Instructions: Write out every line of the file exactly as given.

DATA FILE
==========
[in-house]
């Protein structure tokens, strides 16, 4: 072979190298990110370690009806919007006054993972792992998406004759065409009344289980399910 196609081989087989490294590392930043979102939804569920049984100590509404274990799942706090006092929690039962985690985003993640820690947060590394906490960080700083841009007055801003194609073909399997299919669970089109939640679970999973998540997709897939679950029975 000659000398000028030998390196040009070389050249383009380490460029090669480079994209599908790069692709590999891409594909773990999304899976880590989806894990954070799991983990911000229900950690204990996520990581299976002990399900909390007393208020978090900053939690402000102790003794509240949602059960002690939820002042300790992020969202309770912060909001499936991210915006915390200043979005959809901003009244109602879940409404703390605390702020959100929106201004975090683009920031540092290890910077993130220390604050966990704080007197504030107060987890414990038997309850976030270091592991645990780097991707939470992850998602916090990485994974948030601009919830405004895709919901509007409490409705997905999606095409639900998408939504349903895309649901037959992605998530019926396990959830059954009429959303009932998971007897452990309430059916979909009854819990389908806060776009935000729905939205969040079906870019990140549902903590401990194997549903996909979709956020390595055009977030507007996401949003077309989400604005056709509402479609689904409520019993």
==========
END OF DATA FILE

[in-house]
């Protein structure tokens, strides 16, 4: 072979190298990110370690009806919007006054993972792992998406004759065409009344289980399910 196609081989087989490294590392930043979102939804569920049984100590509404274990799942706090006092929690039962985690985003993640820690947060590394906490960080700083841009007055801003194609073909399997299919669970089109939640679970999973998540997709897939679950029975 000659000398000028030998390196040009070389050249383009380490460029090669480079994209599908790069692709590999891409594909773990999304899976880590989806894990954070799991983990911000229900950690204990996520990581299976002990399900909390007393208020978090900053939690402000102790003794509240949602059960002690939820002042300790992020969202309770912060909001499936991210915006915390200043979005959809901003009244109602879940409404703390605390702020959100929106201004975090683009920031540092290890910077993130220390604050966990704080007197504030107060987890414990038997309850976030270091592991645990780097991707939470992850998602916090990485994974948030601009919830405004895709919901509007409490409705997905999606095409639900998408939504349903895309649901037959992605998530019926396990959830059954009429959303009932998971007897452990309430059916979909009854819990389908806060776009935000729905939205969040079906870019990140549902903590401990194997549903996909979709956020390595055009977030507007996401949003077309989400604005056709509402479609689904409520019993």